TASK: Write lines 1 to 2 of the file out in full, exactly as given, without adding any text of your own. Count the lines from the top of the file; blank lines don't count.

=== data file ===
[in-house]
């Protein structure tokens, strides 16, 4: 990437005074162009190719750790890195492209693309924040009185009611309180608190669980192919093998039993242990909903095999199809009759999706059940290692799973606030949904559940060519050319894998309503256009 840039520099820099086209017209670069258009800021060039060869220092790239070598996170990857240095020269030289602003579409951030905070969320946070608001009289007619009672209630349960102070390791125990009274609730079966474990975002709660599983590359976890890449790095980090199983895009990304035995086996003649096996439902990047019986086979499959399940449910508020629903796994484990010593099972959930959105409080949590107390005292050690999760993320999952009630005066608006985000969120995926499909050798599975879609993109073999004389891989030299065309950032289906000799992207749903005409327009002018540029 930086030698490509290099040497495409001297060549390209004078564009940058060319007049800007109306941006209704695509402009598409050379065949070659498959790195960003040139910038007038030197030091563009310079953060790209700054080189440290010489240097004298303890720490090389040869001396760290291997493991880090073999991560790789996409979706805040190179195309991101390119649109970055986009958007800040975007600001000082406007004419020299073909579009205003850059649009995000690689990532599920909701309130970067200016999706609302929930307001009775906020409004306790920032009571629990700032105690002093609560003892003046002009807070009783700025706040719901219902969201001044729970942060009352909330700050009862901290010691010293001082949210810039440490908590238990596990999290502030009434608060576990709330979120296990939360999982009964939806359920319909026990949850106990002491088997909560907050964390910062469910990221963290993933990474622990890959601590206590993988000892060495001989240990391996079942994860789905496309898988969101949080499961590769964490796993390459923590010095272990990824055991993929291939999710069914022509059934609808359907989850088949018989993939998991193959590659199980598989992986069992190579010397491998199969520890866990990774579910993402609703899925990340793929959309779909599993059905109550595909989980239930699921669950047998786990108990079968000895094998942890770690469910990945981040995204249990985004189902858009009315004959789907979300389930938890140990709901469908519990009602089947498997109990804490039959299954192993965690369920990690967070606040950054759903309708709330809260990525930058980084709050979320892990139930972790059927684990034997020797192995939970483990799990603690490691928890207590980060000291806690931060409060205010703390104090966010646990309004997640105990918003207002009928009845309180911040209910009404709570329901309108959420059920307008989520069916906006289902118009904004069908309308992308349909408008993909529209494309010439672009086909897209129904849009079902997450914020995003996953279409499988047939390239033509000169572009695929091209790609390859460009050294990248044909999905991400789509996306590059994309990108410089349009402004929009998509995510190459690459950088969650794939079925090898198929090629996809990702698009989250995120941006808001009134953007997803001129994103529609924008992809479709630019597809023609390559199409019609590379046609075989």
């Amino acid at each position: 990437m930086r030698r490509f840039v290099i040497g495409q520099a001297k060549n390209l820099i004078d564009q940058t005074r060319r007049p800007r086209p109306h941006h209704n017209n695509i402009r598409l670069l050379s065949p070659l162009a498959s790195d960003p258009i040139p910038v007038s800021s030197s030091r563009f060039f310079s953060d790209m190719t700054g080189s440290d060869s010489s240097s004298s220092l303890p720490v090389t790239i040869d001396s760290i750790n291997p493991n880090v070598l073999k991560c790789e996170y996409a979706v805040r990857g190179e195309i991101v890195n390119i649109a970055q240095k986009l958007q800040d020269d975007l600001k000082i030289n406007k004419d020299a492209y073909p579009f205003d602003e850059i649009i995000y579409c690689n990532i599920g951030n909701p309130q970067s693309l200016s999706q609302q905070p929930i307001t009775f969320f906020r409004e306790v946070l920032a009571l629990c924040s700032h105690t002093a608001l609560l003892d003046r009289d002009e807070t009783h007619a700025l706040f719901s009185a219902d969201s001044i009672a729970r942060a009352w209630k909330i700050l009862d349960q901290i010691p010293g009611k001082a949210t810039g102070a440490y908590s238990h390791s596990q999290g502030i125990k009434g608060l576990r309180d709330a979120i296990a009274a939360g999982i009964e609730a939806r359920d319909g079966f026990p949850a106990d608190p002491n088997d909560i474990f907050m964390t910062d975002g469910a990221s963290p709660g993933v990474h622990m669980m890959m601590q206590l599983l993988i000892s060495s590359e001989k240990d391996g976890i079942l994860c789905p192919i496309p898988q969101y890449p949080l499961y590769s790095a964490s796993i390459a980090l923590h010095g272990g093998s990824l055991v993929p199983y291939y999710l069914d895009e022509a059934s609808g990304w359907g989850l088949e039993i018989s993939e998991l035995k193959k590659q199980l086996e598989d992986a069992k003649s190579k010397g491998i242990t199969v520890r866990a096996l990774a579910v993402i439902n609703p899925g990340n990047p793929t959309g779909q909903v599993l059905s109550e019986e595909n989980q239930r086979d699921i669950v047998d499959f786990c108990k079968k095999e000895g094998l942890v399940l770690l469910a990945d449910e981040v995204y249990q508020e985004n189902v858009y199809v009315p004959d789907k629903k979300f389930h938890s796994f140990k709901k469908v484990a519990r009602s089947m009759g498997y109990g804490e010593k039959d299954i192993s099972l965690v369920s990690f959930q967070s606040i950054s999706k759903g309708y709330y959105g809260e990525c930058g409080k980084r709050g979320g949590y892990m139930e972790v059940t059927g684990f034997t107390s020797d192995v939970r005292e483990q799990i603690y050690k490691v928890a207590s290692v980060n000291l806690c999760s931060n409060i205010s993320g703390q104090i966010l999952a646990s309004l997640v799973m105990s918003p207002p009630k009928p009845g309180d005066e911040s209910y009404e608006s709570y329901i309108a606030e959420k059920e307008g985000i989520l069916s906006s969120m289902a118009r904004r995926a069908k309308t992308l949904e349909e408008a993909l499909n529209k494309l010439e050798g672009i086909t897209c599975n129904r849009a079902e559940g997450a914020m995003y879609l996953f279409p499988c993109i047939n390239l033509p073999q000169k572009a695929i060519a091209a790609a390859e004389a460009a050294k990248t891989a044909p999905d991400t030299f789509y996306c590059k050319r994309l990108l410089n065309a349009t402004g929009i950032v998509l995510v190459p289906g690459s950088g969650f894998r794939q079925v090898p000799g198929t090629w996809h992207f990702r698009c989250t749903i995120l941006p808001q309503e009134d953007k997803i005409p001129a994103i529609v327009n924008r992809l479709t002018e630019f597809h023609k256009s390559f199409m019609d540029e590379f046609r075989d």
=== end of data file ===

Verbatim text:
[in-house]
């Protein structure tokens, strides 16, 4: 990437005074162009190719750790890195492209693309924040009185009611309180608190669980192919093998039993242990909903095999199809009759999706059940290692799973606030949904559940060519050319894998309503256009 840039520099820099086209017209670069258009800021060039060869220092790239070598996170990857240095020269030289602003579409951030905070969320946070608001009289007619009672209630349960102070390791125990009274609730079966474990975002709660599983590359976890890449790095980090199983895009990304035995086996003649096996439902990047019986086979499959399940449910508020629903796994484990010593099972959930959105409080949590107390005292050690999760993320999952009630005066608006985000969120995926499909050798599975879609993109073999004389891989030299065309950032289906000799992207749903005409327009002018540029 930086030698490509290099040497495409001297060549390209004078564009940058060319007049800007109306941006209704695509402009598409050379065949070659498959790195960003040139910038007038030197030091563009310079953060790209700054080189440290010489240097004298303890720490090389040869001396760290291997493991880090073999991560790789996409979706805040190179195309991101390119649109970055986009958007800040975007600001000082406007004419020299073909579009205003850059649009995000690689990532599920909701309130970067200016999706609302929930307001009775906020409004306790920032009571629990700032105690002093609560003892003046002009807070009783700025706040719901219902969201001044729970942060009352909330700050009862901290010691010293001082949210810039440490908590238990596990999290502030009434608060576990709330979120296990939360999982009964939806359920319909026990949850106990002491088997909560907050964390910062469910990221963290993933990474622990890959601590206590993988000892060495001989240990391996079942994860789905496309898988969101949080499961590769964490796993390459923590010095272990990824055991993929291939999710069914022509059934609808359907989850088949018989993939998991193959590659199980598989992986069992190579010397491998199969520890866990990774579910993402609703899925990340793929959309779909599993059905109550595909989980239930699921669950047998786990108990079968000895094998942890770690469910990945981040995204249990985004189902858009009315004959789907979300389930938890140990709901469908519990009602089947498997109990804490039959299954192993965690369920990690967070606040950054759903309708709330809260990525930058980084709050979320892990139930972790059927684990034997020797192995939970483990799990603690490691928890207590980060000291806690931060409060205010703390104090966010646990309004997640105990918003207002009928009845309180911040209910009404709570329901309108959420059920307008989520069916906006289902118009904004069908309308992308349909408008993909529209494309010439672009086909897209129904849009079902997450914020995003996953279409499988047939390239033509000169572009695929091209790609390859460009050294990248044909999905991400789509996306590059994309990108410089349009402004929009998509995510190459690459950088969650794939079925090898198929090629996809990702698009989250995120941006808001009134953007997803001129994103529609924008992809479709630019597809023609390559199409019609590379046609075989």